by Natalie Gee
San Francisco – Shortly before the start of the shelter-in-place orders last year, the San Francisco Board of Supervisors unanimously passed a resolution urging the California Department of Motor Vehicles (DMV) to adopt a policy to allow patients whose physical characteristics were changed due to medical treatment to use the existing photo on file for driver licenses and identification cards.
Prior to the pandemic, the DMV’s policy required people to take a new photo after a number of years to renew their driver’s license or identification card. Patients whose physical characteristics were changed due to chemotherapy or other demanding medical treatments were still required to go into the DMV to take a new photo documenting their hair loss or other physical change.
“Forcing someone to relive their struggle with cancer long after their recovery every time they look at their own driver’s license photo is incredibly insensitive,” said Board President Supervisor Shamann Walton. “The psychological trauma from such an intense illness can be extremely powerful, and we have a responsibility to do everything we can to lighten that load.
“With the countless germs and viruses present at the DMV from other patrons, that is the last place we should be asking our immunocompromised population to go, risking potentially life-threatening infections especially during a pandemic. I’m glad that the California DMV has adopted this policy for their driver license and ID renewals for individuals undergoing medical treatment.”
During the course of the pandemic and stay-at-home orders, many seniors and immunocompromised individuals were unable to renew their driver licenses or identification cards. In October, Gov. Gavin Newsom signed an executive order that allowed older Californians to renew their driver’s licenses by mail, allowing them to skip a trip to a DMV office during the pandemic. His previous orders also gave Californians age 70 and older extensions on license renewals but did not address the photo policy for individuals undergoing medical treatment that causes physical changes.
“Forcing someone to relive their struggle with cancer long after their recovery every time they look at their own driver’s license photo is incredibly insensitive.”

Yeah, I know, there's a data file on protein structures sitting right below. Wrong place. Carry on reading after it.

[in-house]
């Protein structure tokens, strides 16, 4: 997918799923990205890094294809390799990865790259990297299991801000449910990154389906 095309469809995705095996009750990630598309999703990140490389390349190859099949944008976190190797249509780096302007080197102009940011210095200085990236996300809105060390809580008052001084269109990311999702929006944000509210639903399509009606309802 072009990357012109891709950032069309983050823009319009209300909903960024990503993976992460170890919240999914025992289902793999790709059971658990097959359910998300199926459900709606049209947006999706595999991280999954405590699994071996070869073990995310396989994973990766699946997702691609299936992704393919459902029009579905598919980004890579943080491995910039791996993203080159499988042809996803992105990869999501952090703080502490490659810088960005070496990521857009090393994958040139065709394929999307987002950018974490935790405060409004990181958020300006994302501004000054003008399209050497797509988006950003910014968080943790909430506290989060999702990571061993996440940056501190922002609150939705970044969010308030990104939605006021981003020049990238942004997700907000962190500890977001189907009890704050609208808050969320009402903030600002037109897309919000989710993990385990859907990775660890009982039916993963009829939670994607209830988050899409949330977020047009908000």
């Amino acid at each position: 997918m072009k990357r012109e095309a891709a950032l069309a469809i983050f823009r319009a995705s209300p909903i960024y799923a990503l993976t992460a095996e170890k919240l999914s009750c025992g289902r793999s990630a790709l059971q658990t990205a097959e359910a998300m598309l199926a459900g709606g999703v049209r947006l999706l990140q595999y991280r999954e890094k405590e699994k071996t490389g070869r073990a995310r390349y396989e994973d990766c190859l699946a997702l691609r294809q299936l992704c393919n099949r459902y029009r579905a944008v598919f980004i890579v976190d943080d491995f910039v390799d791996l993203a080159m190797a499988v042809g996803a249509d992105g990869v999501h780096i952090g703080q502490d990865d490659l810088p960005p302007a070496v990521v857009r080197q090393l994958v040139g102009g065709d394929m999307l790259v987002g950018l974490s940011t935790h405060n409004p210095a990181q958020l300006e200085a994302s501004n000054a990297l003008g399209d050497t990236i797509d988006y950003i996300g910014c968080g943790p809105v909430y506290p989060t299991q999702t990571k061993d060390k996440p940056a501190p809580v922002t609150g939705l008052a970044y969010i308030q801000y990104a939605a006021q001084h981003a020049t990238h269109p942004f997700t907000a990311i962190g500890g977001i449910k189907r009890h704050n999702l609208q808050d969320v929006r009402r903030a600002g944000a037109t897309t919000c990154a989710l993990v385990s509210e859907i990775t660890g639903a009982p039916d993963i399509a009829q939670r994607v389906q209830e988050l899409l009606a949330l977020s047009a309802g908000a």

“My patients often remark to me that while they can cope on a day to day basis with the nausea or debilitating fatigue, looking in the mirror becomes a traumatizing experience during chemotherapy treatments,” said Ilana Brosh, a licensed clinical social worker for hematology, oncology and supportive care in San Francisco, “Many patients tell me they simply choose not to look in the mirror for several months as they cannot tolerate seeing ‘that extremely sick person’ staring back at them. It is too emotionally devastating.
“I’m extremely grateful that this brand new DMV policy will now allow a previous picture to be used during the license renewal process for those who received a diagnosis of cancer and must endure difficult treatment. My patients will no longer have to constantly be reminded of this traumatic period every time they need to show their license.”
Effective immediately, the Department of Motor Vehicles will allow applicants to request a renewal of their driver’s license or identification card using their photo on file, if available, due to a medical condition. The applicant must complete a Transmittal Form (DL 11) or submit a letter documenting the request. The request must contain: the applicant’s name, applicant’s DL/ID number, a statement requesting to use their prior photo due to a medical condition, and either a return address, phone number, or email. Access the Transmittal Form (DL 11) here, on the second page under the heading “Utility Form.”
Natalie Gee is chief of staff for District 10 Supervisor Shamann Walton, who can be reached by writing to him at City Hall Room 244, San Francisco, CA 94102-4689, or calling 415-554-7670. Natalie Gee can be reached directly at email@example.com.